Although retail segment fundamentals remain dismal across the nation, there are a few bright spots—markets that are enjoying strong absorption, minimal vacancy, and increasing rental rates.

“Some of the markets that are in the best shape are in the southwest, particularly Texas,” notes Peter Muoio, PhD, chief economist and executive vice president for Research and New York City-based research firm Maximus Advisors. “Several coastal markets, both East and West, are also doing quite well.”

So what makes these markets stronger than others? In Texas, it’s the strong housing and job market. And in the coastal markets, it’s a combination of constrained supply, a plethora of wealthy residents, and an improving economy.

Lackluster fundamentals

Although consumers have become more optimistic and retail spending has increased—surpassing the pre-recession peak in inflation-adjusted dollars—retail absorption remains extremely weak, vacancies remain very high, and rents remain tepid, according to a recent Research research report.

“The lull in the housing recovery is bad news for retail, as it dissipates the small lift the sector was receiving from that source,” Muoio says, adding that his firm is becoming concerned that a new paradigm for retail is upon us. “Bricks and mortar retail chains remain under extreme pressure from e-retail. The pressure is not just in the form of lost sales but also in margins, as they compete intensely to retain shoppers from alternative distribution channels.”

The retail fundamentals data from Reis continue to show stagnation. The New York City-based real estate research firm reported a mere 840,000 square feet of retail space absorbed in the first quarter. Most of the absorption in recent years has simply been associated with leasing of the limited amount of new space that is being completed.

Retail vacancies dipped 10 bps to 10.3 percent in the second quarter, just 80 basis points below the peak reached in the aftermath of the recession fully 11 quarters ago. Effective retail rents are also moving glacially, increasing another eight cents per foot in the most recent quarter, bringing them up just 1.8 percent over the past year. Retail rents stand 3.4 percent below their nominal peak.

Recognizing the continued pressure on retailers, Research has adjusted its forecast. The firm has slowed its projected pace of absorption recovery through 2015, despite a generally better macroeconomic picture.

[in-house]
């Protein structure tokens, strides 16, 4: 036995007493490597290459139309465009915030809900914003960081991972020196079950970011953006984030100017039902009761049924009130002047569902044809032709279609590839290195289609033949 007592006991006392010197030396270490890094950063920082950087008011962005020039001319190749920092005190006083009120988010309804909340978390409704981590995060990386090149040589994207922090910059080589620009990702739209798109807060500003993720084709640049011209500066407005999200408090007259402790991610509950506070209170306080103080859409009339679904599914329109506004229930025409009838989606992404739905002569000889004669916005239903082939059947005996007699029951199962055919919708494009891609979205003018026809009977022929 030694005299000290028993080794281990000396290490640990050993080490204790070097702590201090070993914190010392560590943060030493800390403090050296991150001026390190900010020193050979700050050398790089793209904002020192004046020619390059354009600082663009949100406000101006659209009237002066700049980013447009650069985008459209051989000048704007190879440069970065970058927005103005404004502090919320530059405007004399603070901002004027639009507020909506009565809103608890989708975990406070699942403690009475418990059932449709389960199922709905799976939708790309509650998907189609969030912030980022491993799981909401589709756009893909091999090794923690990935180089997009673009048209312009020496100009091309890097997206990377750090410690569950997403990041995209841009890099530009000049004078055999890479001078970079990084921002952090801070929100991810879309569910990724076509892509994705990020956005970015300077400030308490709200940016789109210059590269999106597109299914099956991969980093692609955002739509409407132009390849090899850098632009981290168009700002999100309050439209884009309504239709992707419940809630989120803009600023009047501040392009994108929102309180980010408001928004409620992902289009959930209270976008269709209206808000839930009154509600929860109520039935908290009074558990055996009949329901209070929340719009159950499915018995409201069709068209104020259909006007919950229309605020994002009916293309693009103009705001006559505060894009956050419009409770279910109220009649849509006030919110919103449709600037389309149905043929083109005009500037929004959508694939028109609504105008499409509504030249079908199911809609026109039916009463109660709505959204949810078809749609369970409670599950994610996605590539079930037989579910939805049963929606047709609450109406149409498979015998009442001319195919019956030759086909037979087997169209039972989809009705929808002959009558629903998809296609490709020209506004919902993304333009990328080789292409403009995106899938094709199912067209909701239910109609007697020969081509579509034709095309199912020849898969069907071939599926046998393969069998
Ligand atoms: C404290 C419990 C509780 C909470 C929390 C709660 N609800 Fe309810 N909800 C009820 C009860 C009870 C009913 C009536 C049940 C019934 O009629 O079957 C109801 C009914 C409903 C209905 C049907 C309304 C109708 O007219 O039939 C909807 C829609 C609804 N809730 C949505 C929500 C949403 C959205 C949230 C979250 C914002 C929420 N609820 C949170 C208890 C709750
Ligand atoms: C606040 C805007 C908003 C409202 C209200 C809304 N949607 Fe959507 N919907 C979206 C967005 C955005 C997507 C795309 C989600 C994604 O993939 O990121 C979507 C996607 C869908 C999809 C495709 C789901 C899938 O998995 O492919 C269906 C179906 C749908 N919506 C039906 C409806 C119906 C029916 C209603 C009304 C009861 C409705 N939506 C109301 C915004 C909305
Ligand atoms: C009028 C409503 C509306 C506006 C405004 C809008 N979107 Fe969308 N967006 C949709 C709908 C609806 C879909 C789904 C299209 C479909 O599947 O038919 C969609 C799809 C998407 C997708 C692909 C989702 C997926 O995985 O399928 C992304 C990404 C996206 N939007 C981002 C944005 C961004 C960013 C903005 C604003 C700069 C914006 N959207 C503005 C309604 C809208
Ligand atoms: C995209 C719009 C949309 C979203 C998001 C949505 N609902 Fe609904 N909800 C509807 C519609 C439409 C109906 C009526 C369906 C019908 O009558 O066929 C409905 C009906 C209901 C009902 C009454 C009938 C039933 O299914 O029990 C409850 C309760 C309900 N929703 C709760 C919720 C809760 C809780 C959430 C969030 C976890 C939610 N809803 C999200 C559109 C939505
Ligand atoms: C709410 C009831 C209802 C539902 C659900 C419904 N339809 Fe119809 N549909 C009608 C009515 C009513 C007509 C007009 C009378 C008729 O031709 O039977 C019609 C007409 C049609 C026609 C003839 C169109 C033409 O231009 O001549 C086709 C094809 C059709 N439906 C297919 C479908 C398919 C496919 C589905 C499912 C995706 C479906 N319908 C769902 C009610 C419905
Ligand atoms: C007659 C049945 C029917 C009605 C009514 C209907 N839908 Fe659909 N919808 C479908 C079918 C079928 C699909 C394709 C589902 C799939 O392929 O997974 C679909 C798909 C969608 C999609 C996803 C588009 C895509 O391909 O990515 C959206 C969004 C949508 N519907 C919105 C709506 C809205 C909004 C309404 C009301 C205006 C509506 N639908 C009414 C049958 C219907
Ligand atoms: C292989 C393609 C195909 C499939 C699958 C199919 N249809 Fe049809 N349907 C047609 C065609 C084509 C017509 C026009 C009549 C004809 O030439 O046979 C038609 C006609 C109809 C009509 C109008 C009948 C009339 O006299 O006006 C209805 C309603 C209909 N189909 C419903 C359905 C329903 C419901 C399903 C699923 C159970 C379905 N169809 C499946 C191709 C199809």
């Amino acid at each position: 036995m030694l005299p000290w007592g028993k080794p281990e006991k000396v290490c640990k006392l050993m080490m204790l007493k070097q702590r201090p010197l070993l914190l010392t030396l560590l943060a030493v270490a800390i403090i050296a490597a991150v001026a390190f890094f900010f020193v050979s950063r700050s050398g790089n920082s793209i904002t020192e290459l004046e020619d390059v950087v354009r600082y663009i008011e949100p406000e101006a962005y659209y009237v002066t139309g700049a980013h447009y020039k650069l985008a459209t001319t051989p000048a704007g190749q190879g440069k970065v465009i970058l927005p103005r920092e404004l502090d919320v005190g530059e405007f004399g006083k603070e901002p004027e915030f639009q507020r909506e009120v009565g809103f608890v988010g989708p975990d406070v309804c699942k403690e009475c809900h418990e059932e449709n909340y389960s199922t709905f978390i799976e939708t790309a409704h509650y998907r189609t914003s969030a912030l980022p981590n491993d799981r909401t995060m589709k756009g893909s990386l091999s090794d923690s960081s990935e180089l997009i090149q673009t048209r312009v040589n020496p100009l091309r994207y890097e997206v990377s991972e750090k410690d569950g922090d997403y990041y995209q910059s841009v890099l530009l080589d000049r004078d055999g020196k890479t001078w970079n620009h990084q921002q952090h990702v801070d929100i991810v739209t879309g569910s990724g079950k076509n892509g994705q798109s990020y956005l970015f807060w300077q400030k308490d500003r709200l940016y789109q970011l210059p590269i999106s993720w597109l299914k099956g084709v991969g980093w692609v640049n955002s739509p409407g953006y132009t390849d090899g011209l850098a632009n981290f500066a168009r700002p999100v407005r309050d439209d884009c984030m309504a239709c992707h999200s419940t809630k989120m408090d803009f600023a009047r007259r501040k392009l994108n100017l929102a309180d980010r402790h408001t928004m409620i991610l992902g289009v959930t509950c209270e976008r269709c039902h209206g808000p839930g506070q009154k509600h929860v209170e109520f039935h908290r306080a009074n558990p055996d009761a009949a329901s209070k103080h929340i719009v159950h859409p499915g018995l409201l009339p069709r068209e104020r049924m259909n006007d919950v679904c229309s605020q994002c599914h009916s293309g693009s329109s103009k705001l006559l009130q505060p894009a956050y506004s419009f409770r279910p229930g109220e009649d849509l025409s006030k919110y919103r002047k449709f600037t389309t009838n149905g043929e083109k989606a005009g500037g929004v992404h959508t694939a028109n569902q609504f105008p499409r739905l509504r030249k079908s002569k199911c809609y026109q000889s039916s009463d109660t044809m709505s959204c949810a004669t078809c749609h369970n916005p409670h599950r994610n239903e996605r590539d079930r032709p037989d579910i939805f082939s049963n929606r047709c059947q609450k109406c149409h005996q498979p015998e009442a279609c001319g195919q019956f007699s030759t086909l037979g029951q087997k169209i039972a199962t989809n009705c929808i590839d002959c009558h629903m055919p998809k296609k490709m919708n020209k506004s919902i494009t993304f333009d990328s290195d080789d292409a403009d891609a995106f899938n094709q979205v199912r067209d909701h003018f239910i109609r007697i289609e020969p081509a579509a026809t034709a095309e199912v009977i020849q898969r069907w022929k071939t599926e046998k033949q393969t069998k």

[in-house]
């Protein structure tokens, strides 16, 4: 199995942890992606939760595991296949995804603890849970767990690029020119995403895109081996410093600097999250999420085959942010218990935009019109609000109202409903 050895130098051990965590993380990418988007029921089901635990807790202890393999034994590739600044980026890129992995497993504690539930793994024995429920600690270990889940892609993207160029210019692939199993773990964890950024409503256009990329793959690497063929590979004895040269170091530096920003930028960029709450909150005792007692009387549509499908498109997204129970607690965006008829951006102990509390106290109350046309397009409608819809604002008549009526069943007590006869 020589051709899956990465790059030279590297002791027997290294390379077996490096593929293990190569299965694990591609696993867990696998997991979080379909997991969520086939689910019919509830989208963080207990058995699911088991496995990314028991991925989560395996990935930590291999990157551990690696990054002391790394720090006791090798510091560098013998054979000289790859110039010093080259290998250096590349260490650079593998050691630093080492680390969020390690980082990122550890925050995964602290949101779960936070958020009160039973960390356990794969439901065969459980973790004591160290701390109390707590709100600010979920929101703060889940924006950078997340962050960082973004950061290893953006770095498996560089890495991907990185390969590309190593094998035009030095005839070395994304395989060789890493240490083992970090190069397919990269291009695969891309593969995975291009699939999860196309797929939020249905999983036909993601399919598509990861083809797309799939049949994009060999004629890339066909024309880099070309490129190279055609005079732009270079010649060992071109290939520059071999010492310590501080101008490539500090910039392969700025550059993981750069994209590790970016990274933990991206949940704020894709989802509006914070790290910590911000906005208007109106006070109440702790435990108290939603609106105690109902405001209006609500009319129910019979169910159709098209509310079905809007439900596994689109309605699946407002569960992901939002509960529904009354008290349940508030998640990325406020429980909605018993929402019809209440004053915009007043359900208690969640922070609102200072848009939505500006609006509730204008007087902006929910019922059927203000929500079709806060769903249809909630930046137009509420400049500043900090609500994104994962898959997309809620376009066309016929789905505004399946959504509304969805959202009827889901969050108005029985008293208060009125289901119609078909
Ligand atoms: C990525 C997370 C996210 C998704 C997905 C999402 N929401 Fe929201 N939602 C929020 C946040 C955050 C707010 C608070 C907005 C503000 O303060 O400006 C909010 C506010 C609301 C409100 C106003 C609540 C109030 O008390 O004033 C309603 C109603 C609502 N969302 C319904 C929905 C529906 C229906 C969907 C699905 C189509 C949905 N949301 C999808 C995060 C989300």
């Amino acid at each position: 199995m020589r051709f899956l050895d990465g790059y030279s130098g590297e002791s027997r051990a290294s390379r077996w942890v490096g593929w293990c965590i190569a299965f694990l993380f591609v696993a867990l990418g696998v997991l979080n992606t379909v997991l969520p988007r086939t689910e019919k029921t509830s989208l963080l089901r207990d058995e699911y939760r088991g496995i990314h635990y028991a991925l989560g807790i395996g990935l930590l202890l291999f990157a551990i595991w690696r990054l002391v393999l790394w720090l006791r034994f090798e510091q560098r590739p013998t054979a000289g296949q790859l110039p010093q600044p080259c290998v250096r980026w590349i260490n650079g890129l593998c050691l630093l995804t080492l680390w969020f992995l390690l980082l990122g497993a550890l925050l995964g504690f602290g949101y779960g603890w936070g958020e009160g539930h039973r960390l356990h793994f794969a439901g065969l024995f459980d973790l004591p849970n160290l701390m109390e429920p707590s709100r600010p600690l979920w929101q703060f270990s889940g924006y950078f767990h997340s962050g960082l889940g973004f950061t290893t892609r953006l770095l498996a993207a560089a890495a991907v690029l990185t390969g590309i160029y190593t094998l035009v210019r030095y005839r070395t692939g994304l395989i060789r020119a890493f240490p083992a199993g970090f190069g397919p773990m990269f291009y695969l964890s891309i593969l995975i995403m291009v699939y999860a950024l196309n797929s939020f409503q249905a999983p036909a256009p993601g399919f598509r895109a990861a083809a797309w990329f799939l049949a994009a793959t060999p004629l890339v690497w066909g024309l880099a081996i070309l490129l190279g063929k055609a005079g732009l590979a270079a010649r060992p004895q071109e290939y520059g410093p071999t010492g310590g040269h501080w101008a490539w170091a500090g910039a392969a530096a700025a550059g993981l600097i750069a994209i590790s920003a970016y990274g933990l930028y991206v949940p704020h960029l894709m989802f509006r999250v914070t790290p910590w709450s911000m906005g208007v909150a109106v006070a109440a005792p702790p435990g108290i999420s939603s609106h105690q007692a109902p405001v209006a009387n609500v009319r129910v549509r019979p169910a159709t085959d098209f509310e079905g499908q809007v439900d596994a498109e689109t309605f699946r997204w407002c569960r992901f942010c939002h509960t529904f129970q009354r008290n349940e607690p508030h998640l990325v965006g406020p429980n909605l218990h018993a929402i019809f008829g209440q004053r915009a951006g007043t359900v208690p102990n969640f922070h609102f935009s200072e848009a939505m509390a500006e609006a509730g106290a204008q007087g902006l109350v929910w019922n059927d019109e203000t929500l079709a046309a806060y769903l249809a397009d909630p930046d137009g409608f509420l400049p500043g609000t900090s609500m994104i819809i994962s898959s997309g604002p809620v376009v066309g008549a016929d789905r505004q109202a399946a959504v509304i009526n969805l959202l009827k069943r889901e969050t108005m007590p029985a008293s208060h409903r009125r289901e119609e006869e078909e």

Developers, meanwhile, continue to move forward with their projects. As a result, Research projects a vacancy rate of 8.7 percent in 2017, compared to cyclical lows around 7 percent in previous cycles. The firm expects rents to finally surpass the peak level of $17.57 per square foot in 2016, nearly a decade later.

Top retail markets


Austin’s retail market remains robust as strong absorption amid a lack of supply continues to drive down vacancies. Vacancy rates peaked at 9.5 percent following the recession, according to Reis, but now measure 320 basis points below that. Effective rents are rising as well, increasing more than 3 percent from a year ago due to the tightening market. Research expects that vacancies will continue to fall this year and next, reaching their cyclical trough in 2015 in the mid-4 percent range.


Boston’s retail market got through the recession relatively unscathed, with vacancies peaking at just 7 percent, according to Reis. Currently they’re tracking in the mid-6 percent range, and effective rents are seeing good growth, rising 2.7 percent from a year ago. Research expects demand to remain solid, although the market faces a large supply pipeline. The firm anticipates rents will continue to grow around their current pace, averaging 2.6 percent per year.


Houston’s retail market is one of the strongest in the nation; its strong local economy is generating robust retail absorption. Vacancies peaked during the recession in the mid-13 percent range, but have fallen below 12 percent, according to Reis. Effective rents are currently at an all-time peak and growing nearly 3 percent annually. Going forward, Research expects the strong demand to continue, bringing vacancies down to 10 percent in 2017, their lowest level since the mid-2000s. Effective rents will continue seeing strong gains, averaging growth of 3.2 percent per year.


Demand for retail space in Orlando is strong. Vacancies have fallen from their cyclical peak of 14 percent to just above 12 percent, according to Reis. Rents, meanwhile, have grown 2.5 percent from a year ago. Some supply additions remain this year, which will keep vacancies close to 12 percent. Effective rents will accelerate as the market tightens further, according to Research, averaging 3.2 percent growth per year.

San Diego

San Diego’s retail recovery is in full swing. With no new supply in the first quarter, demand brought vacancies down to 6.2 percent, according to Reis. Research expects vacancies to slowly descend over the next few years, dipping below the 5 percent mark by 2017 as demand heats up. Effective rents have increased in nine of the past 10 quarters, growing 0.4 percent from the fourth quarter and 1.8 percent from a year ago. Effective rent growth should accelerate over the next four years, averaging growth of 3 percent.